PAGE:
The Nigerian National Assembly is making attempts to create a Federal Commission to Cater and Manage Transhumant Stock Routes and Grazing Areas in Nigeria. The bill is currently before the National Assembly. If enacted into law, it will manage some of the Grazing Areas and Transhumance stock routes. The Federal government may well take over some of the state grazing areas that are being managed and heavily supported by the Federal Government and its agencies. Transhumance had now gone beyond the domain of the north. In the alternative I will recommend southern state governments to create reserved grazing areas. This we believe will significantly reduce conflicts and insecurity in Nigeria.
At the regional level, The Economic Community of West African States (ECOWAS) had recognized transhumance as mode of livestock production to attain self sufficiency in food production, food security, economic and political stability in the region. The ECOWAS Protocol “Relating to the Regulation on Transhumance Between ECOWAS Member States 1998 and the ECOWAS Regulation on Transhumance Between ECOWAS Member States 2003 seek to regulate transhumance by ensuring that herd movements are regulated and take place along defined corridors allowed by member states.
ECOWAS had also developed Strategic Action Plan for Livestock in West Africa to develop and transform the sector. The Food and Agriculture Organization (FAO) of the United Nations had also developed an Action Plan for Transhumance Livestock Breeding in West Africa. There are also other interventions and support by other agencies and development. Some of these interventions are already on board and some are about taking off. If properly implemented these interventions will significantly reduce conflicts between Farmers and Grazers, enhance pastoralism and bring about economic, ecological and political stability in not only Nigeria but in sub-saharan Africa.
There is need to integrate the traditional stock routes used by different pastoralist clans, customary transhumance corridors and grazing areas in the Action Plans and interventions by governments and development partners. There should be good mechanism for stakeholder participation in the transhumance process and an early warning system in event of change in climatic cycles, conflict eruption and disease outbreak that will necessitate sudden migration of herds and movements.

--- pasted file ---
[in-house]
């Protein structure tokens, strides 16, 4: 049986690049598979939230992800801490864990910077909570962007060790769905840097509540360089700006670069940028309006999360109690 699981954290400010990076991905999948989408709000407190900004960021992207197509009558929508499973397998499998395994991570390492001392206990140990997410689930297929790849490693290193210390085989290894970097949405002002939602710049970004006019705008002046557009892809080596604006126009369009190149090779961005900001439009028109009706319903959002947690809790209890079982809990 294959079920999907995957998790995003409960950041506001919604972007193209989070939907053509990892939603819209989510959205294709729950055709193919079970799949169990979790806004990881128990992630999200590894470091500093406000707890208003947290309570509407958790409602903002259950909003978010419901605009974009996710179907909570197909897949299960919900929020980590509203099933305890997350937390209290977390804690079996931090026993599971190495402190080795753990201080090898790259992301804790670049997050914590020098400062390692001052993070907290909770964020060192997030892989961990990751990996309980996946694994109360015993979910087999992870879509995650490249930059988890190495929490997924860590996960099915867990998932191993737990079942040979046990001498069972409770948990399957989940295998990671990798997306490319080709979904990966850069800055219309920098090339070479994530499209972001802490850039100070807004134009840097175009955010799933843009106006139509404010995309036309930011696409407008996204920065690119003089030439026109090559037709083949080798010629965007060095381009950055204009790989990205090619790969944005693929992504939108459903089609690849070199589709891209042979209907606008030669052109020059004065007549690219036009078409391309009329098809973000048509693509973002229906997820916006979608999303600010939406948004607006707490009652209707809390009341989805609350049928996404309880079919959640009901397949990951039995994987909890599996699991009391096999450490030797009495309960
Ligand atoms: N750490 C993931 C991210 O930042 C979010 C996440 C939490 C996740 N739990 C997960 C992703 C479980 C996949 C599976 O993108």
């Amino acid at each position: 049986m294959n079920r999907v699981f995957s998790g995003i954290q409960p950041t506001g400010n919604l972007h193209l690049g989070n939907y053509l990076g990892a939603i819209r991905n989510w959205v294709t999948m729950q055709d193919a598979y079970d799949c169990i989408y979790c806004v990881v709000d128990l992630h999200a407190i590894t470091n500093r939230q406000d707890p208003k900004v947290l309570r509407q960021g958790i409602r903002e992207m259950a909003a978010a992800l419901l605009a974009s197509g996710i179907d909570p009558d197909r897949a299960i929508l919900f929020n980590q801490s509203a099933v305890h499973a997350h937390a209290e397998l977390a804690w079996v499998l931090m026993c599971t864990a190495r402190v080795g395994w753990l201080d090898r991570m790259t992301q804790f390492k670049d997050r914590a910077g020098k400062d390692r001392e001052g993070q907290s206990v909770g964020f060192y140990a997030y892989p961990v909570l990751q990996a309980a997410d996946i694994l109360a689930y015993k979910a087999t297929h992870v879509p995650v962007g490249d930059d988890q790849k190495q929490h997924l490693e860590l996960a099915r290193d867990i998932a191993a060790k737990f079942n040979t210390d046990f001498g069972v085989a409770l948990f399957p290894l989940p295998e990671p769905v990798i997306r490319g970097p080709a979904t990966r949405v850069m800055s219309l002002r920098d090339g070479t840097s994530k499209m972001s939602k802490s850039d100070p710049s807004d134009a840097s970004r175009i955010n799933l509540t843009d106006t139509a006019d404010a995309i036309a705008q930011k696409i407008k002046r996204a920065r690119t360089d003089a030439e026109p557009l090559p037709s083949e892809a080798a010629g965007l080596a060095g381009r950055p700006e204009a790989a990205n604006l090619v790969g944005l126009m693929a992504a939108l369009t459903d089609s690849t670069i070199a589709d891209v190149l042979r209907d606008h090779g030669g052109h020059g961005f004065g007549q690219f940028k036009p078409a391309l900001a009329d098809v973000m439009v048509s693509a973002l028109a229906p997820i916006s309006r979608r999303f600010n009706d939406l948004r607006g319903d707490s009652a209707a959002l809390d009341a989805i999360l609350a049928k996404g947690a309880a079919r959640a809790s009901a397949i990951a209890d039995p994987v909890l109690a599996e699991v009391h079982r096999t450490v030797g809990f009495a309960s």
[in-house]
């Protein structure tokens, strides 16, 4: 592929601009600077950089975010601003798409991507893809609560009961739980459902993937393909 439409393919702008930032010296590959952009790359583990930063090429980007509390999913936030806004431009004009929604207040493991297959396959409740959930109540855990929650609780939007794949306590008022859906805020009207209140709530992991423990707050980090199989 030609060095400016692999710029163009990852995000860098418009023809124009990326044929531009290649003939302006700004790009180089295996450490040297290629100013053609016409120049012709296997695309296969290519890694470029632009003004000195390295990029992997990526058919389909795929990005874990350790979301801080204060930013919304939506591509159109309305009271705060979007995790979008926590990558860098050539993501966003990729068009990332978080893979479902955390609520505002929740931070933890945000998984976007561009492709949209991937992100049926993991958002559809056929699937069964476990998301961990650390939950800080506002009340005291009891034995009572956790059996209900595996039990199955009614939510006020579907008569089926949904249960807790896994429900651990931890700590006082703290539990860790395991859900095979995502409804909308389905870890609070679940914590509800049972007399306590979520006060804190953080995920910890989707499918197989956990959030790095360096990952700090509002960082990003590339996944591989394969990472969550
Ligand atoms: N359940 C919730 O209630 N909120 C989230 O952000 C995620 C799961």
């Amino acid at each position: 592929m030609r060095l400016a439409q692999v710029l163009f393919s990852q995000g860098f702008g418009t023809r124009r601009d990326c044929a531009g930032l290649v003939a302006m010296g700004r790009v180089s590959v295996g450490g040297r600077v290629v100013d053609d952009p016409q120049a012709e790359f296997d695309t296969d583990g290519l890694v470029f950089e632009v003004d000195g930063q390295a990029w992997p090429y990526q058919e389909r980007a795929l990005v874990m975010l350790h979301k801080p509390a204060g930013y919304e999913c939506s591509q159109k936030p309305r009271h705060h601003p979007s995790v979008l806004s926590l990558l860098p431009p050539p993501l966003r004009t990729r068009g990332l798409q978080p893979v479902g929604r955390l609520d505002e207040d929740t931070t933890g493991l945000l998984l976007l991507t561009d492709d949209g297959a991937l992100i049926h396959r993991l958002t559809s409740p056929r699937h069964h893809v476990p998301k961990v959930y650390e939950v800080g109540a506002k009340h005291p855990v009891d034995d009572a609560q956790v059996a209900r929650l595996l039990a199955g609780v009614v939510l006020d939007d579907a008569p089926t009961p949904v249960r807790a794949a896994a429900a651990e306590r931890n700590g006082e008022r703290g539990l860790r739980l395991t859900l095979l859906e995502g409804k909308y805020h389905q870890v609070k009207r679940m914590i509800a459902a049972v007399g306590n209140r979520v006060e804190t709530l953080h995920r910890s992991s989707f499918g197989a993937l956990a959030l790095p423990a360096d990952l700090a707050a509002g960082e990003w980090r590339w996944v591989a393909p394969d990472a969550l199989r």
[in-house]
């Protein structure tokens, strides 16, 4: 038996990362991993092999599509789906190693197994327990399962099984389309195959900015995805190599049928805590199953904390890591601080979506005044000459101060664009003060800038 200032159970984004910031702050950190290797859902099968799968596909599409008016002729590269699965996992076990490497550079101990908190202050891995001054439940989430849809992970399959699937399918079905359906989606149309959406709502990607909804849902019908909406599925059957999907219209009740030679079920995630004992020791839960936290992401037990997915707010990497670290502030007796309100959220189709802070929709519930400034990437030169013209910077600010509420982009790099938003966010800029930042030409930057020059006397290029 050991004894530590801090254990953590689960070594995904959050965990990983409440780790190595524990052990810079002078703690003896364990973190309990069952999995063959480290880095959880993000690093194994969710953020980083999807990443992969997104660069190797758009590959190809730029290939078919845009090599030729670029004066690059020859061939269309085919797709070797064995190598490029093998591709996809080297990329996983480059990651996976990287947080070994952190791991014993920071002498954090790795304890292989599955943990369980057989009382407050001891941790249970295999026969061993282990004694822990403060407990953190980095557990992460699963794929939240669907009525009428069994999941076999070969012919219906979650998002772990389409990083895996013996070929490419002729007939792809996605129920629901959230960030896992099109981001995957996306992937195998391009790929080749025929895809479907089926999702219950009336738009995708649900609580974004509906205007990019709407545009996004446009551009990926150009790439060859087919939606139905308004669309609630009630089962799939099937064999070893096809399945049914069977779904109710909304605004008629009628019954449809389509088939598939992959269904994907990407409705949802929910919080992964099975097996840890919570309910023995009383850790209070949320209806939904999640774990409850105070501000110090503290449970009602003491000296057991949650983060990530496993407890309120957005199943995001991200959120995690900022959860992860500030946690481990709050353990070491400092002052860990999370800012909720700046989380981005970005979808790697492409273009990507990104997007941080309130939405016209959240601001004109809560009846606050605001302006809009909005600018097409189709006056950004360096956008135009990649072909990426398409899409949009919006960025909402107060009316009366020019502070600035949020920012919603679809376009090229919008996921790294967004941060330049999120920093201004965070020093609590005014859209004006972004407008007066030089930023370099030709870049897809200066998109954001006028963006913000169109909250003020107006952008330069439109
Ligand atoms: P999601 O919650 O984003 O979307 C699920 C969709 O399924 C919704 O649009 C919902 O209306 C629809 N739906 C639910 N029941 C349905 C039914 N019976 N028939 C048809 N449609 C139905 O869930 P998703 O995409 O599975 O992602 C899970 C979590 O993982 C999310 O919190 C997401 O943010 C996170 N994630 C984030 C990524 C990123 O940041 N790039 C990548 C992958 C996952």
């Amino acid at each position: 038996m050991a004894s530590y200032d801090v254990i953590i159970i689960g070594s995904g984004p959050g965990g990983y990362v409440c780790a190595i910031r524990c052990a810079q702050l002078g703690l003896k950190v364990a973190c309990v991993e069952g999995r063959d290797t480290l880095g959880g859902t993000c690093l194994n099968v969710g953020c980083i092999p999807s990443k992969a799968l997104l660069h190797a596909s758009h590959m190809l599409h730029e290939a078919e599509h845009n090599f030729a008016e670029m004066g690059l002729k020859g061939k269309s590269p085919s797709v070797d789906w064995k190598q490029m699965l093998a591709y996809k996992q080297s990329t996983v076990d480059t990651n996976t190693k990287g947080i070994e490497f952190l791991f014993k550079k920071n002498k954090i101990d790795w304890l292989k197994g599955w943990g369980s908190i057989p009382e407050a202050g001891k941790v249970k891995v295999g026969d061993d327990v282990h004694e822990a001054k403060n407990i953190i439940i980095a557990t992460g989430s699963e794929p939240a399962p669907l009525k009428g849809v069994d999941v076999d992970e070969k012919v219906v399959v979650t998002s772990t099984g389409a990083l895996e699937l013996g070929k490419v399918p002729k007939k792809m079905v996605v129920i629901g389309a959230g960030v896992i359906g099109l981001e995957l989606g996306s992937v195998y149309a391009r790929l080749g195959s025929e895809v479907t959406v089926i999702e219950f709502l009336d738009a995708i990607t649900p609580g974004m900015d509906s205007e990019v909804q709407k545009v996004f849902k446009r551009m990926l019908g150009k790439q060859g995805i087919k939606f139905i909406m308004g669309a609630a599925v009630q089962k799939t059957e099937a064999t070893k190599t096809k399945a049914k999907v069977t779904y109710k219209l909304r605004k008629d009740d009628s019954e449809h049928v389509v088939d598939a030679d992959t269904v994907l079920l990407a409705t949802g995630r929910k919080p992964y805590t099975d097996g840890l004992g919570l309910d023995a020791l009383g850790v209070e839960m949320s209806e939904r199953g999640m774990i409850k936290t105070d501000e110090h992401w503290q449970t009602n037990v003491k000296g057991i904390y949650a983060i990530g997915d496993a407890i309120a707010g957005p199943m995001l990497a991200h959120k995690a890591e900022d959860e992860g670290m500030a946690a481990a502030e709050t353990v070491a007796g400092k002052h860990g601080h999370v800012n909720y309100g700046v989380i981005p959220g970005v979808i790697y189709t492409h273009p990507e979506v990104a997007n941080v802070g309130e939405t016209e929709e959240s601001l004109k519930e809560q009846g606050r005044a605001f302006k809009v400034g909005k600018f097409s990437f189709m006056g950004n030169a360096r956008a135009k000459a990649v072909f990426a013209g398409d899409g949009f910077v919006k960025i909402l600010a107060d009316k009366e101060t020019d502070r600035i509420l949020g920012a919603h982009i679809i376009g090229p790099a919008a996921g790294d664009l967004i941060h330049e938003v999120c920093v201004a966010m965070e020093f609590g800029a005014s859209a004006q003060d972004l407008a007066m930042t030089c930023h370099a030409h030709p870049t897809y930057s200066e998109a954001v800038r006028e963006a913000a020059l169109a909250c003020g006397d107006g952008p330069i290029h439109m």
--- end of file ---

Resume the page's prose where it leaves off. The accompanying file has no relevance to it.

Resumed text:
On the whole my submission on resolving conflicts and insecurity between farmers and pastoralist requires change of attitude by policy makers. Government should put up structures to address development challenges in the livestock sector by supporting it as its crop producing counterparts. The proliferation of arms and ammunitions had led to cattle rustling and theft, banditry and mercenary works. This has to be curbed. The structures put up by government in the ecological and environmental policies to address desert encroachment have not factored in Pastoralist needs. This needs to be addressed.
There is need to re-orient media perceptions of pastoralist as drivers of conflicts to that of pastoralist as victims of conflicts also. Dialogue mechanism amongst farmers/sedentary groups and pastoralist need to be build and enhanced. Intra-Pastoralist conflicts and cattle rustling need to be addressed. Pastoralists CSOs need to be strengthened to enable them adequately represent their constituents and address the issues. Government can also have a formal and informal way addressing the challenges. As it is now Pastoralist CSOs seem overwhelmed by the magnitude of the challenges.
The Regional and International interventions plans in Transhumance livestock sector do not carry on board National policies. This could be due to the fact that National bureaucracies are slow to act. There absolute need to leverage on the ECOWAS and FAO Action plans. We also need address education, transformation of the livestock sector and addressing joblessness and youth unemployment amongst others.
This contribution is by no means a template for solving the problems. The problem is as old as history itself. But the world being what it is today, both farmers and pastoralist cannot afford to be at each other’s throat. The challenges facing them are too numerous. They need to come together to overcome and face the challenges. As the saying goes, the strength of the weak is in their unity.
Note: Mohammed BELLO TUKUR Esq. is Secretary General of Confederation of Traditional Herder Organizations in Africa (CORET) Suites 507/508, 5th Floor, Bank of Industry Building, 18 Muhammadu Buhari way, Kaduna-Nigeria and can be reached on firstname.lastname@example.org and email@example.com.